Some taxes up, and the sky's still there
DeMint made this remarkably dire prediction seven days before the Dow Jones Industrial Average hit an all-time high. The employment numbers remain weak, but they, too, are improving and helping raise confidence levels, especially in the housing market.
By the time you read this, stocks may have gone higher or lower. And a raft of additional good and bad economic news will have marched across the Bloomberg screens. But we can count on one constant: Jim DeMint will be wronger than Captain Peter Wrongway Peachfuzz.
His lightning bolts did provide some stereophonic balance to President Obama's over-the-top warnings of grievous suffering should the sequester go into effect, a process that also began last week. Then, from the speaker on the right, came the not very relevant point that the tax hikes would take more money out of the economy than the forced spending reductions. "It's a whopping $149 billion in taxes vs. $85 billion in spending," complained Heritage spokesman Robert Bluey.
One wishes the bumper sticker could be widened to include these thoughts: For starters, the higher taxes plus the sequester equal significant deficit reduction, something conservatives purport to want. Also, combining new tax revenues with spending cuts would seem a balanced approach.
One can't repeat often enough that the stock market and economy took off after Bill Clinton's 1993 tax hike on upper incomes. Ignoring that evidence, the right persists in replaying the old videotape that higher taxes inevitably lead to economic desolation.
"Higher taxes will hinder economic growth," Heritage said back in 1993. They "will shrink the tax base and reduce tax revenues." They will "result in larger federal budget deficits." Newt Gingrich, off by about 180 degrees, confidently predicted that the tax increase "will in fact kill the current recovery and put us back in a recession." As we know, the opposite happened.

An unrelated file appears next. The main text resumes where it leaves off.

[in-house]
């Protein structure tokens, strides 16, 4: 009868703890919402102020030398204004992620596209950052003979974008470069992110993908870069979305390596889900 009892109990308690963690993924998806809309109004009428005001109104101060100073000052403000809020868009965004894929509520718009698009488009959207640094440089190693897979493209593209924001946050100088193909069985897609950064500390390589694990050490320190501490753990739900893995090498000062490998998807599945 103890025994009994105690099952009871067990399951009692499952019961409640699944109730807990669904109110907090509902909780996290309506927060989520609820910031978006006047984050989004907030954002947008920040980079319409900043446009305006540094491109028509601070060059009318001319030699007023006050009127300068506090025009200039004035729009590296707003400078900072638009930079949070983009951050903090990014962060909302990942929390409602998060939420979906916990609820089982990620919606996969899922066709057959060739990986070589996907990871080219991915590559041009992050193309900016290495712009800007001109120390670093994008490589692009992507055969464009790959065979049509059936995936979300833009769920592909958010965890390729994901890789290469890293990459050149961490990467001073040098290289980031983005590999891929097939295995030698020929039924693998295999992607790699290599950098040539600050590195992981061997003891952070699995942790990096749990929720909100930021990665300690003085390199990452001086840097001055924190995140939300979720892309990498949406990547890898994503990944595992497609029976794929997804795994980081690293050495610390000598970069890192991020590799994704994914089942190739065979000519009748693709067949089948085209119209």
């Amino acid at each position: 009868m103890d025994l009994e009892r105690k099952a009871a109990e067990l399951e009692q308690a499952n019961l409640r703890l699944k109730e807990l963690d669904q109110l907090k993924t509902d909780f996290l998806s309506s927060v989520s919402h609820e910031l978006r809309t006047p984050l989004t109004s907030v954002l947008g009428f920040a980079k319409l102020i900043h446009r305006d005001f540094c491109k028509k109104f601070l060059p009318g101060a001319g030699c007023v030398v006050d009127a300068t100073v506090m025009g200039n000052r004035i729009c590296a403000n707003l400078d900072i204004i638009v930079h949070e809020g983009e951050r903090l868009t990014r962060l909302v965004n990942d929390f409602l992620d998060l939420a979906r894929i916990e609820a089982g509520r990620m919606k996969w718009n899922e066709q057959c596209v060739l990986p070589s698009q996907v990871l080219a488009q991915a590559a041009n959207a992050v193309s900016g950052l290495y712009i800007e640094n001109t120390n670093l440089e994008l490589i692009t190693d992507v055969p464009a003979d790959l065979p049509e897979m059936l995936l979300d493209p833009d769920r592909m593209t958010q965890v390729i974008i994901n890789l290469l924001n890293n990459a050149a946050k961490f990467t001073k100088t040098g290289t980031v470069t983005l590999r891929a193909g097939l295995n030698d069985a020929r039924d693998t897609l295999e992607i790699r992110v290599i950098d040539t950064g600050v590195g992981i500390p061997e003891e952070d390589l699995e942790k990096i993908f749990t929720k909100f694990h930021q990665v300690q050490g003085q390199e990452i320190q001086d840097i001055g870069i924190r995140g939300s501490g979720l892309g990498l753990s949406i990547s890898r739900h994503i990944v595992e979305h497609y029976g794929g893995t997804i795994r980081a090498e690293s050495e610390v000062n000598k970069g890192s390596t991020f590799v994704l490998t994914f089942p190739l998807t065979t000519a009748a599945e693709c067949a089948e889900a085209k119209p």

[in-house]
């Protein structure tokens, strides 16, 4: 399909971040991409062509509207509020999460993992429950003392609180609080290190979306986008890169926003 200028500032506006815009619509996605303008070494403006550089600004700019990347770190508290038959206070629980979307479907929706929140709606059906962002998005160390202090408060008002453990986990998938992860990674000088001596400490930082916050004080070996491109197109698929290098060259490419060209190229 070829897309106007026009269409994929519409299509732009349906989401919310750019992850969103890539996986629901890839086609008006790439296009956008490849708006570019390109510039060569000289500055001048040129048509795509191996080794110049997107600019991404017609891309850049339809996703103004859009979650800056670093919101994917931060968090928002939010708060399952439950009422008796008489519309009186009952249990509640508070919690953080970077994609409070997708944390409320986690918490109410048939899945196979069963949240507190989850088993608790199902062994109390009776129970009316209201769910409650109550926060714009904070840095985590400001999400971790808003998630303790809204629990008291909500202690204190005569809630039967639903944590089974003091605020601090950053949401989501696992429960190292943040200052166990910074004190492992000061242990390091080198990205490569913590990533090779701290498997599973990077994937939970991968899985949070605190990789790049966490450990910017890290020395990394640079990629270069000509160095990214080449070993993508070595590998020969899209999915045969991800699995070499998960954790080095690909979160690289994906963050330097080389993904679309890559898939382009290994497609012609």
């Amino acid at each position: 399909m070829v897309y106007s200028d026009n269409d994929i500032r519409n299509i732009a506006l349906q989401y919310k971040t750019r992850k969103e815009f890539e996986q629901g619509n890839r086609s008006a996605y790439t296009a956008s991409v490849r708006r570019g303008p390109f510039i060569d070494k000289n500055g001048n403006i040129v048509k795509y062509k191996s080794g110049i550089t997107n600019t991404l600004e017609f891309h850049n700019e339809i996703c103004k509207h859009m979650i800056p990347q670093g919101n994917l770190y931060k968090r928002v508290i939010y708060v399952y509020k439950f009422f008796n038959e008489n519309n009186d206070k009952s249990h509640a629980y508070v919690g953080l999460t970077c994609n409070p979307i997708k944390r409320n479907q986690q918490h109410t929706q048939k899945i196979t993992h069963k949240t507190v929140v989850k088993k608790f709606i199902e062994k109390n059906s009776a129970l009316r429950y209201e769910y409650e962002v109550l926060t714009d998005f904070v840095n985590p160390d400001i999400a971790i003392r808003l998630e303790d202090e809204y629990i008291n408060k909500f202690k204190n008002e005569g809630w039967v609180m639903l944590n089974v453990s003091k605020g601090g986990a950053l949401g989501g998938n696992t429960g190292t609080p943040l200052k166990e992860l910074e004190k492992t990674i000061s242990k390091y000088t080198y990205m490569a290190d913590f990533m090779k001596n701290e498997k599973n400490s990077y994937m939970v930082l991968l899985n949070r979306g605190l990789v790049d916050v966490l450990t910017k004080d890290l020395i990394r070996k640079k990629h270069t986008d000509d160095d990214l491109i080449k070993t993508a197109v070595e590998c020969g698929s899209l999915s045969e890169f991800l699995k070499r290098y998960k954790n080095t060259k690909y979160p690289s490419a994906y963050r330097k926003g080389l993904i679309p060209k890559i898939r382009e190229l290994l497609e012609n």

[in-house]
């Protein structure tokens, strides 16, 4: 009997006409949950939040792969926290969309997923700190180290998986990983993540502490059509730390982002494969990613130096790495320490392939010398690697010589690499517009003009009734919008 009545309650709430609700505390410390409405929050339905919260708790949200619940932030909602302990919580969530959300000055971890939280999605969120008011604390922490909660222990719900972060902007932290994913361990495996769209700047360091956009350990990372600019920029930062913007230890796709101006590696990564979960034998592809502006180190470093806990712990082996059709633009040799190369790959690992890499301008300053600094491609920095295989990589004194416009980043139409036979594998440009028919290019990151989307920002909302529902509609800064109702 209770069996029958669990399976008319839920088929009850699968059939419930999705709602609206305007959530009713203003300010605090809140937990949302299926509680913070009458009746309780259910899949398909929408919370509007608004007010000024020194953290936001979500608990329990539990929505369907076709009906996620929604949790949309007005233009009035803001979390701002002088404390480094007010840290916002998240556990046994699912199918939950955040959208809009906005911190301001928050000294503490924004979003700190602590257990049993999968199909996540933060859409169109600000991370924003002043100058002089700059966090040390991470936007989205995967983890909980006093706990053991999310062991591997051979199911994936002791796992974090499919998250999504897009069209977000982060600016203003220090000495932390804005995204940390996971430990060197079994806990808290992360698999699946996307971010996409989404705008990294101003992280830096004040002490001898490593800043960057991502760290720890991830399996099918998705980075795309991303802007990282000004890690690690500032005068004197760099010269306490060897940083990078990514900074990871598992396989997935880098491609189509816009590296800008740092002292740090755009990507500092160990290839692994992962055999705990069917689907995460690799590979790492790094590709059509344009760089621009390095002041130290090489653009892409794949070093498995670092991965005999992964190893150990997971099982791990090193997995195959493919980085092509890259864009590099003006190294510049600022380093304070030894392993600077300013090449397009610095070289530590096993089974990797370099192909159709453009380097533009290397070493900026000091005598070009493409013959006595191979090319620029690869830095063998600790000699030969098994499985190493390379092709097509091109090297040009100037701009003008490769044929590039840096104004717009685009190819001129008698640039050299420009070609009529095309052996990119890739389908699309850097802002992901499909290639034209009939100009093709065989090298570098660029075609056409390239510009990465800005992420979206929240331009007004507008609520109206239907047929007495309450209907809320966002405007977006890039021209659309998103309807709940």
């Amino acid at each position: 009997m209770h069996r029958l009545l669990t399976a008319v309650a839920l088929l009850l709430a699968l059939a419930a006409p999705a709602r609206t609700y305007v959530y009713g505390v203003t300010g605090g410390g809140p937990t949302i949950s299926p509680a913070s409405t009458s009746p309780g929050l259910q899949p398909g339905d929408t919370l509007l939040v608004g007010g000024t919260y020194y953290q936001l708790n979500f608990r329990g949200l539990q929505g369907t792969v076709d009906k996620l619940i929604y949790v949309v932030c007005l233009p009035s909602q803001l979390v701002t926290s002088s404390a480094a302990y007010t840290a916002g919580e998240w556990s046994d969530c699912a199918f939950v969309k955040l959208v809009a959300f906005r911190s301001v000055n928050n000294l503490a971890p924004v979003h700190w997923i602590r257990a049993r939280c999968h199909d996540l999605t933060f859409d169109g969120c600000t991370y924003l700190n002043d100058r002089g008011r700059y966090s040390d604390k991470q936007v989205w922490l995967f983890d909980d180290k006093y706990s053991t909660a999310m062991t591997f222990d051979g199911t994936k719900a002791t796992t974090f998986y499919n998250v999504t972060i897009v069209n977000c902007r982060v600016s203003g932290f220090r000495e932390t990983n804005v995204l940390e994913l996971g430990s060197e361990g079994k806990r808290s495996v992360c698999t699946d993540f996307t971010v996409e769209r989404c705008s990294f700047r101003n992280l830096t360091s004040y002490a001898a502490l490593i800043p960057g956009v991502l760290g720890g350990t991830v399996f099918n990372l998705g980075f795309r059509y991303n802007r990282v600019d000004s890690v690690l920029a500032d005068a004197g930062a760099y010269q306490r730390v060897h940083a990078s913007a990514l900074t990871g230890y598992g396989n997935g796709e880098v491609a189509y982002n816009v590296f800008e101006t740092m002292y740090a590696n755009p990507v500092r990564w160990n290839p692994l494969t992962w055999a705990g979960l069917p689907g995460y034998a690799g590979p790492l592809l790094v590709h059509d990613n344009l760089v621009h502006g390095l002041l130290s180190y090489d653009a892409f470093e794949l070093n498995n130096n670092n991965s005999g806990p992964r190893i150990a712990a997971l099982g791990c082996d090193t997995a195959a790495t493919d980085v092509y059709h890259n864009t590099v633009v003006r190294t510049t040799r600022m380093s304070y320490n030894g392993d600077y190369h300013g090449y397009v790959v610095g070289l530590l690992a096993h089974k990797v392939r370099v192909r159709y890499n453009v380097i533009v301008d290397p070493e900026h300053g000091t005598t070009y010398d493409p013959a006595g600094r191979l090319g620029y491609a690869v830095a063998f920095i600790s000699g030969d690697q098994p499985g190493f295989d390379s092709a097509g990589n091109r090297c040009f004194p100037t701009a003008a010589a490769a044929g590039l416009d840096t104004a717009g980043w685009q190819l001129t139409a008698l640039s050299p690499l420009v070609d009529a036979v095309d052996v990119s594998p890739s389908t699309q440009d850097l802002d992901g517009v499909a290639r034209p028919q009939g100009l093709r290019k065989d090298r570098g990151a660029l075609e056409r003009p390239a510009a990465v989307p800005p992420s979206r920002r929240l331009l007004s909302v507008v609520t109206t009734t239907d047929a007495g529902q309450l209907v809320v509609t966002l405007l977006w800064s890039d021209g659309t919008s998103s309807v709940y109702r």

Certainly, other things helped create Clinton-era budget surpluses. The dot-com boom raised stock-market wealth, and defense spending went down. But the bottom line remains: By the end of Clinton's eight years, there were 23 million new jobs and average weekly wages were up 21 percent.
And here's the kicker: The booming economy made the richest Americans even richer. They did better after paying Clinton's higher taxes than they did in the George W. Bush era, when their tax rates were lower.
As noted, many other factors add to or subtract from the economy's health. Right now, the Federal Reserve's low interest rates are helping boost investment. Housing seems to be perking up. And the American economy was bound to eventually recover from the depths.
It's obvious, though, that Obama's tax increases, including a few fees on health care, are not blowing up the economy. It's amazing that guys like DeMint can go on Fox year after year and make the same crashingly silly predictions -- and that Heritage hasn't stopped him. (The Washington Post last December predicted that DeMint, a tea party hero, would give Heritage a "sharper edge." I don't think "sharp" is quite the word.)
As for the allegedly falling sky, all you have to do is look up. Some taxes have increased, and the sky's still there. Not only that, it's getting bluer.
Froma Harrop is a Providence Journal columnist. Her email address is email@example.com
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